How fitting that Katie Crutchfield would release her best album in the midst of an unprecedented (in our lifetimes at least) global storm, given that her last album was called, well, Out in the Storm. Of course, Crutchfield conceived and recorded Saint Cloud a long time before Covid-19 had ever been heard of, so it can’t lay claim to being a deliberate attempt to speak to our times (Crutchfield’s writing is too interiorised to lay such a claim anyway). But its laid-back groove, gorgeous folk and country style, and predominantly upbeat acoustic production all convincingly conjure up the image of an indie troubadour coming through the other side of a long-weathered personal storm into relative contentment. It’s the sequel that Out in the Storm was clearly calling for, as well as exactly the kind of imagery that we’re itching for these days.
Crutchfield’s triumph on Saint Cloud can’t help but represent in our minds our own desired future triumph over this vicious disease. And so, unintentionally, the album’s release has seen it imbued with an overwhelming sense of importance by critics, as if they were itching for a masterpiece to latch onto: Ben Beaumont-Thomas in The Guardian goes all-out and compares it to “peak Dylan”, an idea echoed by Jeremy D. Larson in Pitchfork who describes one track, “War”, as having a “rambling ’60s Dylan feel”.
It always saddens me to see intelligent young songwriters compared to Dylan. How many “next Dylans” can we have? Crutchfield doesn’t write at all like 60s Dylan: there’s no litany of literary and historical figures paraded through her lyrics, not all that much wordplay, hardly any pithy wisecracks or vicious putdowns. Instead, as mentioned before, there’s a deeply mined interiority, an obsession with romantic and personal travails expressed through obscure imagery such as “Oh, and you watch me like I’m a jet stream/A scientific cryptogram lit up behind the sunbeam” that puts her lyrics more in line with 70s Joni Mitchell than 60s Dylan.
Another way the songs on Saint Cloud tie in with 70s Mitchell, and especially Blue, are the repeated references to water and rivers. In a poignant line that contrasts with the song’s title (“Fire”), Crutchfield coos: “It’s not as if we cry a river, call it rain”. And on the very next song she observes how “Lilacs drank the water, marking the slow, slow/Slow passing of time”. Water is not only a universal symbol of rebirth and redemption, its mutable state – it can be frozen or boiled or consumed – is a potent metaphor for change.
That’s why such aquatic imagery is so important on Saint Cloud (what else are clouds made of?): it’s an album all about personal change. A useful breakdown of the album’s songs in a piece for Pitchfork reveals (for it’s not always clear in the sometimes inscrutable lyrics) that some of the major themes at play concern her “finding sobriety, settling down, and embracing her Southern roots”. In other words, changing, both personally and artistically.
The most uplifting moments on the album come when the changes in Crutchfield’s life lead her singing upwards to a sense of euphoria. This happens at the end of the first track, “Oxbow”, which climaxes with a repeated chanting of “I want it all”. The next track, the deeply catchy “Can’t Do Much”, makes it much clearer exactly what it is she wants: “I want you/All the time”. But in both cases, her voice soars in seeming joy at the unleashing of her desires, and it creates a true rush of affection and reciprocal joy in the attentive listener.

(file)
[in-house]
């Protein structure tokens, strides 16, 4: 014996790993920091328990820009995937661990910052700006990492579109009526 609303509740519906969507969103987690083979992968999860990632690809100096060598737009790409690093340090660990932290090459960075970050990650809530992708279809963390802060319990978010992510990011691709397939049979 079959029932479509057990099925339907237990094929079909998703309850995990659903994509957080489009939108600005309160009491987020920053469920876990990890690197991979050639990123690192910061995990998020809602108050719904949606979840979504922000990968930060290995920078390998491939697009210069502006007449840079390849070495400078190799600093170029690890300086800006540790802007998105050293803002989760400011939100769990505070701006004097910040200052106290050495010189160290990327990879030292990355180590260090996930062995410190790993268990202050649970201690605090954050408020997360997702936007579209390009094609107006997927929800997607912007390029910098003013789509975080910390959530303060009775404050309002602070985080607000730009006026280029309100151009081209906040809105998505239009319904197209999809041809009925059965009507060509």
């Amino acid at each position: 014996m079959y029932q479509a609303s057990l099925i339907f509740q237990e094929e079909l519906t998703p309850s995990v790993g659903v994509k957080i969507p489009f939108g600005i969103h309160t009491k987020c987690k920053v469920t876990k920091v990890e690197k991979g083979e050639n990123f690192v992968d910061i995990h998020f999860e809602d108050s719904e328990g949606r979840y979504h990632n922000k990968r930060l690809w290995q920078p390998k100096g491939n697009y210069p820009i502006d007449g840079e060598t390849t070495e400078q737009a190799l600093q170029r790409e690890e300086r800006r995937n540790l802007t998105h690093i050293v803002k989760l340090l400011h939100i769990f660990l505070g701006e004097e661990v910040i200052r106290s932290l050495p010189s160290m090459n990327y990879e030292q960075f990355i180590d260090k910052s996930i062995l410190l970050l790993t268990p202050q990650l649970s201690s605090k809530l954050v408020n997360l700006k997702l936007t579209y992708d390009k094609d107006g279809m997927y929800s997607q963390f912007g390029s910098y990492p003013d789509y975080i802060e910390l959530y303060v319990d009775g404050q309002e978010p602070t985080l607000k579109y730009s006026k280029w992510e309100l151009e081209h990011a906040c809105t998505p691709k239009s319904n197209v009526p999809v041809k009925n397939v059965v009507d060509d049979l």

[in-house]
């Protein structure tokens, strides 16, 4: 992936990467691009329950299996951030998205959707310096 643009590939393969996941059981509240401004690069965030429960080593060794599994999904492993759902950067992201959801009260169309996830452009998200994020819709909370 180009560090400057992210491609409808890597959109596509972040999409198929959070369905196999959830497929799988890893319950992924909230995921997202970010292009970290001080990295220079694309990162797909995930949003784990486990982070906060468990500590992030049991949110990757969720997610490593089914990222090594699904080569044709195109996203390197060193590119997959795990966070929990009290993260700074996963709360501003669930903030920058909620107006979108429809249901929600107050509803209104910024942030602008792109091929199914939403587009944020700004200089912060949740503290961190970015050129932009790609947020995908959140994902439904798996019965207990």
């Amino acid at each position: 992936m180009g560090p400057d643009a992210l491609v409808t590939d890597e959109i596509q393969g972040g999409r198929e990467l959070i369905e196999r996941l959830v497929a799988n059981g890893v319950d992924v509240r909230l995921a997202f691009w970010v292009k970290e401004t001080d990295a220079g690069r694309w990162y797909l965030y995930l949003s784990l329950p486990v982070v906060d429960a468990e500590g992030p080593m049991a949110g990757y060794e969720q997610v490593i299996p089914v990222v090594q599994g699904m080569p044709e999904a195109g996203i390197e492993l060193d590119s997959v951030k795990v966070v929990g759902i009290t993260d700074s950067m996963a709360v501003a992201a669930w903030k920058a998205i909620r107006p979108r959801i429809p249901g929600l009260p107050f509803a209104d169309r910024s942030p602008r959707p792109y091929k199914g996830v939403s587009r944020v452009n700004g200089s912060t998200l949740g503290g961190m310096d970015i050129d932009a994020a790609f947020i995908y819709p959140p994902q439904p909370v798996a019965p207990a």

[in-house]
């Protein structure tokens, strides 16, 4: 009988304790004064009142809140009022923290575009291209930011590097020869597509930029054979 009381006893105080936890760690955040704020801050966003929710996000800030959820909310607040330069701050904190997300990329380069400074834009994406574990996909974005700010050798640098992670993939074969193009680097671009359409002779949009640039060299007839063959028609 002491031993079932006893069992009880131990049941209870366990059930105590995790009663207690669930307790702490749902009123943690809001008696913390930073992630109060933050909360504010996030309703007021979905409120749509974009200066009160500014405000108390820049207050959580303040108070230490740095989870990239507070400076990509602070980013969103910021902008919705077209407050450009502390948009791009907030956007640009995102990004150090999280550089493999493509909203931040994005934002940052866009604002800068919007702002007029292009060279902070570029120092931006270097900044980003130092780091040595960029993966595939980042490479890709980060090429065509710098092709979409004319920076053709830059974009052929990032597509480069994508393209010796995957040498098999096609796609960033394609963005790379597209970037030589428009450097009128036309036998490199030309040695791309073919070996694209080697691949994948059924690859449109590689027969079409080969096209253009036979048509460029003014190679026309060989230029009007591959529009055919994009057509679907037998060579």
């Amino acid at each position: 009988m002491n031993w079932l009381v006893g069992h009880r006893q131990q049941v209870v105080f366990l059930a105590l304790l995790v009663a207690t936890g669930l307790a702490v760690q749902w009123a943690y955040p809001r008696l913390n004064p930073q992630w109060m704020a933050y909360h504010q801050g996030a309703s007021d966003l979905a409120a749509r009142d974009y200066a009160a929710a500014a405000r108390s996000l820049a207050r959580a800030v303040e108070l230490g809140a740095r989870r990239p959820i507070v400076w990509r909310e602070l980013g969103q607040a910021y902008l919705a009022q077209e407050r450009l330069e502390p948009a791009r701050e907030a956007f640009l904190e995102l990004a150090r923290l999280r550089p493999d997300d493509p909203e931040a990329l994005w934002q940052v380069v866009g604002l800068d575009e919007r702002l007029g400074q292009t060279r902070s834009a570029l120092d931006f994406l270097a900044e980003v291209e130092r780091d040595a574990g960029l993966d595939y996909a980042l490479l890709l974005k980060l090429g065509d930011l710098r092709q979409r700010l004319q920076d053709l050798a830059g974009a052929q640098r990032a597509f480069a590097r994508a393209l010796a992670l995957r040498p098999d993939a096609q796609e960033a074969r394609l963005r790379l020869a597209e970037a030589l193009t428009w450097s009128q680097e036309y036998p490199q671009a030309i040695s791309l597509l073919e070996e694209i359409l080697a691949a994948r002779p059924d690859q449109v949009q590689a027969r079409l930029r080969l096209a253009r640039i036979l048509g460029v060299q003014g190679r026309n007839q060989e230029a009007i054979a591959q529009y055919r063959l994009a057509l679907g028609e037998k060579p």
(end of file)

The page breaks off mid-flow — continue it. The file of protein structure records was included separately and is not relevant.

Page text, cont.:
Listening to Saint Cloud really is full of deep pleasures such as these. It’s her most consistently engaging album, with a rustic charm delivered by her sharp songwriting and choice of backup band, which consists of a strong cohort of experienced country-rockers. At first the relaxed tempos and rather stiff drumming can drag the listener away from full immersion, but gradually you will start to become attuned to how these factors actually contribute to the overall aesthetic beauty rather than distract from it. The album’s songs pass by like a summer’s stroll, so that it would feel wrong to speed it up or inject a little too much adrenaline into proceedings. Simply slowing down the pace and allowing the listener to take it all in works a charm because of the sheer quality of the music on display: the lilting electric guitar lines, the prominently placed and sunny (yet not idle) acoustic strumming, the melismatic contours of Crutchfield’s own rich voice. Crutchfield references Neil Young’s “Heart of Gold” on “Arkadelphia”, but musically this album more closely resembles the warm acoustic glow of Comes a Time (or perhaps Bob Dylan’s New Morning, if we have to mention Dylan).
My one gripe with this terrific album is that there’s no truly great song in the mix. There’s not a bad one in sight, but there’s also no classic in the lineup to lift the thing up into masterpiece territory. That leaves Saint Cloud as most likely being an experience you’ll cherish every single time that you listen to it, but perhaps won’t regularly recall days or even hours after hearing it.
Still, Saint Cloud leaves one thirsty to hear what Crutchfield will come up with next, on the other side of this storm.